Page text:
A ballot is successfully fed into an electronic ballot box at a polling place in Wheaton Tuesday.

A ballot is fed into an electronic ballot box at a polling place in Wheaton in 2012. (Chuck Berman/Chicago Tribune / March 20, 2012)

A slight blade misalignment in a ballot printing machine stirred up an Election Day problem Tuesday for a smattering of officials throughout Illinois who reported that as many as several thousand ballots cast were slightly too wide to fit in the counting machines.

Both ballot companies and elections supervisors in 25 affected counties worked throughout the morning to rectify the problem. By mid-afternoon they had figured out that ballots from the bottom of the shrink-wrapped stacks were the right size, and that trimming a sliver off thick ballots already filled out was the quickest fix.

State and county elections officials expected only minor delays in tabulation after the polls closed, only because of a small number of ballots that were cast and placed in locked auxiliary ballot boxes until the polls closed.

In DuPage County — the most populous county effected — only 23 of the county's 360 polling locations experienced problems, equaling hundreds of ballots, not thousands, an election spokesman said.  Neither Cook County nor the City of Chicago experienced the problem.

"It was an issue in the trimming of the ballots," said Ken Griffin, managing partner at Liberty Systems LLC, one of two ballot vendors who use the same Addison printing company to produce ballots. "The knives they use to cut the ballots as they come off the press were just a little out of tolerance. If you saw it, you wouldn't believe it was enough to cause a problem. We are thinking this warm weather might have had something to do with it too.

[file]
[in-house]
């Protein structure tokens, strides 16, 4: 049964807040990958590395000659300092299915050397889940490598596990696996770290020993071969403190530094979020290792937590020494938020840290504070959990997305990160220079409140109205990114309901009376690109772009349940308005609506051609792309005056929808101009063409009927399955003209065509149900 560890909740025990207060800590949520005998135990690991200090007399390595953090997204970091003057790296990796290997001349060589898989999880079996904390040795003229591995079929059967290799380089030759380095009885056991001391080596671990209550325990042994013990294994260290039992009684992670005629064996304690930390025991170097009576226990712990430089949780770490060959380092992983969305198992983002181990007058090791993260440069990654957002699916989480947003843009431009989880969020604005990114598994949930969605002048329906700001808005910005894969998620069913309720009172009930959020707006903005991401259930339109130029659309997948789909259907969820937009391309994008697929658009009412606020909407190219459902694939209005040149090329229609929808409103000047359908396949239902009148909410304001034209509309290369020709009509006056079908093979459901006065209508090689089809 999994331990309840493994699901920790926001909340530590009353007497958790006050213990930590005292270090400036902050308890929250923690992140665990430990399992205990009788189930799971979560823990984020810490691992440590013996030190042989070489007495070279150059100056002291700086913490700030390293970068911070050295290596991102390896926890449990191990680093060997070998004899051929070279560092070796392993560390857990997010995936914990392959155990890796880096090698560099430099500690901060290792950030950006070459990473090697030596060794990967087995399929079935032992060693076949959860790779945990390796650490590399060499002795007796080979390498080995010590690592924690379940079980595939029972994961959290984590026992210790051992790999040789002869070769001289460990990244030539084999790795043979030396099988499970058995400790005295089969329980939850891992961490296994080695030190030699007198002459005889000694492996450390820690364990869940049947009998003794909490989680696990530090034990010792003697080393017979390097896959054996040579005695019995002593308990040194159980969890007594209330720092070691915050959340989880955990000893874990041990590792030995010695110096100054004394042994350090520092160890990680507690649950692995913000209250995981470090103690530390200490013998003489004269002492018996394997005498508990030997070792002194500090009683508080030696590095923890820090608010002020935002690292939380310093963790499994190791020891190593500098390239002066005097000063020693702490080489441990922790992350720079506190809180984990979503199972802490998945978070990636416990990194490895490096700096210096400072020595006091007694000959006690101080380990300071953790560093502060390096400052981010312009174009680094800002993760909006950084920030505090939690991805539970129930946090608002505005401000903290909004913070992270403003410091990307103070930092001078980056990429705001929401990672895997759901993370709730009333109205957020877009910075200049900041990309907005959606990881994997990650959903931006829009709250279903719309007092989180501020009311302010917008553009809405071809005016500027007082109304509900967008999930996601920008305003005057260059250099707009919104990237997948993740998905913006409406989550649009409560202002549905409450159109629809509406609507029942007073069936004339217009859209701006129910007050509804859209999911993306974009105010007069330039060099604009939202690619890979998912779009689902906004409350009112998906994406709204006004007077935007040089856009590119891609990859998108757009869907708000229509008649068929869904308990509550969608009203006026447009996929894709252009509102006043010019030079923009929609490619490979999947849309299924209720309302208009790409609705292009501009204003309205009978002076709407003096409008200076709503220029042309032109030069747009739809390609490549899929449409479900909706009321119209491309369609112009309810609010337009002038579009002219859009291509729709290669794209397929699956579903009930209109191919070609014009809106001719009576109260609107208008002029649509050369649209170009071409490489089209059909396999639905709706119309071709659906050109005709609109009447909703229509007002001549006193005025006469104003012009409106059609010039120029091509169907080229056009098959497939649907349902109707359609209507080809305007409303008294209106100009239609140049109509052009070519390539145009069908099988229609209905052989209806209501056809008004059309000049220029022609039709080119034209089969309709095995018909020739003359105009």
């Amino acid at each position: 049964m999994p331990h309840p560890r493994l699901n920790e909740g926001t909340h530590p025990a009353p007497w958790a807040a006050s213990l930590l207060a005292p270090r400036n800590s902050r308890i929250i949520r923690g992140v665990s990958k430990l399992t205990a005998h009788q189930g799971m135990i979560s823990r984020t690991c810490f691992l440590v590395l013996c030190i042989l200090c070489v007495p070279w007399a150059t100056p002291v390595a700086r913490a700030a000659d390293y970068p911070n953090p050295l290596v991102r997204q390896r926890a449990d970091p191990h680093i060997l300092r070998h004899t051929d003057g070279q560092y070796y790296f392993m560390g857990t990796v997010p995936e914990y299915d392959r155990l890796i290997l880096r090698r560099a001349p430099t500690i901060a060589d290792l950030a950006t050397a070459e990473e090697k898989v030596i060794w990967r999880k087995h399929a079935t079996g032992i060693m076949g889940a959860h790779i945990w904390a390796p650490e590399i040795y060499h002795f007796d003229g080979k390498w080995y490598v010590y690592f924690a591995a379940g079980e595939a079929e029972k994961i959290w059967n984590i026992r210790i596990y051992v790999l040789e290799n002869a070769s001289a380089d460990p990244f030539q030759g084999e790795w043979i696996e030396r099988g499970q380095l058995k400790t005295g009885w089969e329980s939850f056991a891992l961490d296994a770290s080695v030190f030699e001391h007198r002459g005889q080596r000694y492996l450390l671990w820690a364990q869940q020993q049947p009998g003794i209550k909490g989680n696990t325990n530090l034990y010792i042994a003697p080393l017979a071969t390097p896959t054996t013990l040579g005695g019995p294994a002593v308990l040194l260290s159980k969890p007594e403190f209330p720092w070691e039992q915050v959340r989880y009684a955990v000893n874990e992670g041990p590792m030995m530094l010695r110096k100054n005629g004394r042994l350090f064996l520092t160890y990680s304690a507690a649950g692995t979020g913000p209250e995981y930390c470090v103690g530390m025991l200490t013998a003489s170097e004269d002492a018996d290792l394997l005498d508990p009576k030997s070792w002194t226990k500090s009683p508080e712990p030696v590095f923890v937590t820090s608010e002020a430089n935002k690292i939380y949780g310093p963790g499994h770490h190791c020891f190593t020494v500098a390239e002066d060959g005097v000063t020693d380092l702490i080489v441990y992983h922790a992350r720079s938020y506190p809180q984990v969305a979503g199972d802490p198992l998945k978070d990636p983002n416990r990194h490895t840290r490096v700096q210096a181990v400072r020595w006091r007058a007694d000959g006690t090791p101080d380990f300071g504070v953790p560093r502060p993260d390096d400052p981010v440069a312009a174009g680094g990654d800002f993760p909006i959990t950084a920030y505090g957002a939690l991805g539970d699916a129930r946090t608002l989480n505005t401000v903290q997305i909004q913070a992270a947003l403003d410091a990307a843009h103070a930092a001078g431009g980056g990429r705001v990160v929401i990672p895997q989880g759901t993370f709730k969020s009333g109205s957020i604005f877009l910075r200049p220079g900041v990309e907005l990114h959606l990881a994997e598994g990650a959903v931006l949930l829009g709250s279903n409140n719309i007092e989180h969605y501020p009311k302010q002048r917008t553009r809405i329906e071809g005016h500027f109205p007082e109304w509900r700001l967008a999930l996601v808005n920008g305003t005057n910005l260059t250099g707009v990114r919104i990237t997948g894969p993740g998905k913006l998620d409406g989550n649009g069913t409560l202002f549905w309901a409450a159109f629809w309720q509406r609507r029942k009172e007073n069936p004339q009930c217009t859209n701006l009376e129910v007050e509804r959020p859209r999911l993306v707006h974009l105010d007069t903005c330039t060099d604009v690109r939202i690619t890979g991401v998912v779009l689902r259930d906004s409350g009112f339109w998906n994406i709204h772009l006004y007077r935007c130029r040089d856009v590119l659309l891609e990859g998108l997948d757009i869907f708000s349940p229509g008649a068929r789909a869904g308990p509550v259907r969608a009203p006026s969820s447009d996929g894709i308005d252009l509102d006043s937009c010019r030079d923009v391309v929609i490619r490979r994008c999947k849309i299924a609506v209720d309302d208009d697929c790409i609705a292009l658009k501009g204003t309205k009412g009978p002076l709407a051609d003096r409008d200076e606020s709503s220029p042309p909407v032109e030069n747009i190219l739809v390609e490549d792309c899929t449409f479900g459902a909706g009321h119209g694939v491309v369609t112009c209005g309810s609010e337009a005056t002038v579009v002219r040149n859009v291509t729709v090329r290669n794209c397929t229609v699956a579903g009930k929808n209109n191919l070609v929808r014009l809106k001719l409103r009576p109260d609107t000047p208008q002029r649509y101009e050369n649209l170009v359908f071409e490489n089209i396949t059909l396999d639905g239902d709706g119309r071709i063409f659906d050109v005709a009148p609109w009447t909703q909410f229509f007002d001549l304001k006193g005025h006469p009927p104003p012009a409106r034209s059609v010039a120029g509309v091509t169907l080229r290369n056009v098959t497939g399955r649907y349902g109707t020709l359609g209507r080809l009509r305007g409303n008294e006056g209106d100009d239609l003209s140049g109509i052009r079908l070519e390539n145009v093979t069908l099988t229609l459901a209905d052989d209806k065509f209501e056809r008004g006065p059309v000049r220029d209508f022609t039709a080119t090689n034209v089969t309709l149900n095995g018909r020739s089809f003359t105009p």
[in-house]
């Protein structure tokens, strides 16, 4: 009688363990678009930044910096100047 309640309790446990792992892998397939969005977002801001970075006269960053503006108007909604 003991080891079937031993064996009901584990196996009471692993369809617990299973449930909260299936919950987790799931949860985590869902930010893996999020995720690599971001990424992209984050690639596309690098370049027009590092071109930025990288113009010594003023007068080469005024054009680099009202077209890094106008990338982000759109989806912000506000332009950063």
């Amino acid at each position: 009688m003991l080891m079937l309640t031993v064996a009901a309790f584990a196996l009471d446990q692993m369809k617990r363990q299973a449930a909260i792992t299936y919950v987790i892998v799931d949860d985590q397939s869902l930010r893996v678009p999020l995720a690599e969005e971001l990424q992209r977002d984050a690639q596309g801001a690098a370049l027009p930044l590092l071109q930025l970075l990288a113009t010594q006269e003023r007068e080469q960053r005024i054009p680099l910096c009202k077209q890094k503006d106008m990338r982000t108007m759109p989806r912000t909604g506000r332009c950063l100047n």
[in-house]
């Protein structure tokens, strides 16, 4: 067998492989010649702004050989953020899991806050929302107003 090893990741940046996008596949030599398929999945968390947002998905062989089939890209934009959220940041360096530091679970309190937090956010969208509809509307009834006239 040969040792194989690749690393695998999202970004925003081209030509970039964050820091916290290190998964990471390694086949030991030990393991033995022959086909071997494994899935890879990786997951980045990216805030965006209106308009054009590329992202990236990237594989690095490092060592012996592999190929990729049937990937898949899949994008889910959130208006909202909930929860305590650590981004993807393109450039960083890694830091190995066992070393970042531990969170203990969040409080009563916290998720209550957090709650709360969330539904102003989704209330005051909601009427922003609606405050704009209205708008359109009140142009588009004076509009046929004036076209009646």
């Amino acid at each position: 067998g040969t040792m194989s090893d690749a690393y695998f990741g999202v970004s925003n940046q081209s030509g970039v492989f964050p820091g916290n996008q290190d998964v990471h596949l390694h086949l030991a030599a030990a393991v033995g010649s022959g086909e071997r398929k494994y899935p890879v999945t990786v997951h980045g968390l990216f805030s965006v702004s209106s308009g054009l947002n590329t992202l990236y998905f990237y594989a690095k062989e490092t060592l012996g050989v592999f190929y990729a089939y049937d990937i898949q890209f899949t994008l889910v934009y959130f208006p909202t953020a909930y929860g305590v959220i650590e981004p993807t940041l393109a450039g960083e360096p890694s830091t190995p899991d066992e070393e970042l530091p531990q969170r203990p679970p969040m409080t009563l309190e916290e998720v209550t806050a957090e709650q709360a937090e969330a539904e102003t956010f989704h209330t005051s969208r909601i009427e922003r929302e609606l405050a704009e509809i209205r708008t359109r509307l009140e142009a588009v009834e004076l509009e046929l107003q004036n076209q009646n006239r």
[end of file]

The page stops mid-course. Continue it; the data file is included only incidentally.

"It's traumatic for all of us, because we want everything to go as smoothly as it can from the very start," Griffin said at about 3:30 p.m. Tuesday. "But we believe we have it under control."

The problem only extended to those 25 central and northern Illinois counties — from Macoupin County near St. Louis to Winnebago County on the Wisconsin border — that used ballots printed by ABS Graphics, of Addison,  a company that has successfully printed ballots for three decades, according to Dianne Felts, director of voting systems and standards for the Illinois State Board Of Elections. A spokeswoman for ABS said the misalignment affected only one of numerous production lines.

"It was only a very small number of ballots, and we are working with each jurisdiction to make sure they have enough," said the ABS spokeswoman, who asked not to be named. "So far, we have only been asked to deliver additional ballots to two of the jurisdictions.

One of them was DuPage County, said Dan Curry, a spokesman for elections officials there. He said that since only a small number of ballots were affected Tuesday morning, elections officials had made the decision to "remake" them under the supervision of representatives of each party. That means that each of the ballots that could not be counted will be replicated by hand by elections official on new ballots and then counted by the machine. He said the problem affected, "hundreds, not thousands, of votes."

Felts said most if not all of the other counties affected had chosen to slice the sliver instead, then feed the original ballot. She also said that in all but Vermillion County, voters already had the option of using a computerized touch screen voting machine instead of casting a paper ballot.

Vermilion County Clerk Lynn Foster said 56 of her 59 precincts experience the problem.

Foster said she grabbed "every paper cutter I could get my hands on and we have spent all day catching up. We also discovered that if we used ballots from the bottom of the stack they worked better. They come in these shrink wrapped packages so I just told everybody to flip them over and use ballots from the bottom."

She said she expected as many as 600 ballots had to be sliced.

Foster was among election officials who said the campaign of Republican presidential candidate Mitt Romney was checking up on the issue.

"They wanted as much detail as they can get on what happened, what we are doing to deal with it, everything," Foster said. "I am sure they are collecting ammunition in case anything goes wrong for them."

dkidwell@tribune.com

Twitter: @ChicagoBreaking